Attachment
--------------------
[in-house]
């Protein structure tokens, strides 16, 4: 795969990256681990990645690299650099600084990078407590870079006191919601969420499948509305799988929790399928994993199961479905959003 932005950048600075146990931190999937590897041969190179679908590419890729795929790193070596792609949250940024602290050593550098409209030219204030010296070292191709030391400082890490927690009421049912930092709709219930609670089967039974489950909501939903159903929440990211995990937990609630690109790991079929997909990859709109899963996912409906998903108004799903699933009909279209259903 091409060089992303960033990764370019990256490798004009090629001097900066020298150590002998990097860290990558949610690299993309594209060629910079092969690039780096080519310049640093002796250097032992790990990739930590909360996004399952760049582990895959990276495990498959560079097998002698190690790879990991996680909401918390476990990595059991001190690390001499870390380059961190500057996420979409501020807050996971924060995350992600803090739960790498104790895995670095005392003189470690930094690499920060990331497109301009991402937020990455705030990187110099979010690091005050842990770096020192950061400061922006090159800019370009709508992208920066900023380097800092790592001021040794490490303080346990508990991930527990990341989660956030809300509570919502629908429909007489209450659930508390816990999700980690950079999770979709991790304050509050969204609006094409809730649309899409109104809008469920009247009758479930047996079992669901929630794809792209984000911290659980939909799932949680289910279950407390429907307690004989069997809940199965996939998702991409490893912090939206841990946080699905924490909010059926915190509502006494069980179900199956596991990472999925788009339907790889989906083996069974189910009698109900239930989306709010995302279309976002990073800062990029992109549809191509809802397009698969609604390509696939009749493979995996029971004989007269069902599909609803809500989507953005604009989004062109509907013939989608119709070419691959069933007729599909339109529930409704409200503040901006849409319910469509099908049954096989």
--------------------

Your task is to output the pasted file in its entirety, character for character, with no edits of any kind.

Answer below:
[in-house]
């Protein structure tokens, strides 16, 4: 795969990256681990990645690299650099600084990078407590870079006191919601969420499948509305799988929790399928994993199961479905959003 932005950048600075146990931190999937590897041969190179679908590419890729795929790193070596792609949250940024602290050593550098409209030219204030010296070292191709030391400082890490927690009421049912930092709709219930609670089967039974489950909501939903159903929440990211995990937990609630690109790991079929997909990859709109899963996912409906998903108004799903699933009909279209259903 091409060089992303960033990764370019990256490798004009090629001097900066020298150590002998990097860290990558949610690299993309594209060629910079092969690039780096080519310049640093002796250097032992790990990739930590909360996004399952760049582990895959990276495990498959560079097998002698190690790879990991996680909401918390476990990595059991001190690390001499870390380059961190500057996420979409501020807050996971924060995350992600803090739960790498104790895995670095005392003189470690930094690499920060990331497109301009991402937020990455705030990187110099979010690091005050842990770096020192950061400061922006090159800019370009709508992208920066900023380097800092790592001021040794490490303080346990508990991930527990990341989660956030809300509570919502629908429909007489209450659930508390816990999700980690950079999770979709991790304050509050969204609006094409809730649309899409109104809008469920009247009758479930047996079992669901929630794809792209984000911290659980939909799932949680289910279950407390429907307690004989069997809940199965996939998702991409490893912090939206841990946080699905924490909010059926915190509502006494069980179900199956596991990472999925788009339907790889989906083996069974189910009698109900239930989306709010995302279309976002990073800062990029992109549809191509809802397009698969609604390509696939009749493979995996029971004989007269069902599909609803809500989507953005604009989004062109509907013939989608119709070419691959069933007729599909339109529930409704409200503040901006849409319910469509099908049954096989």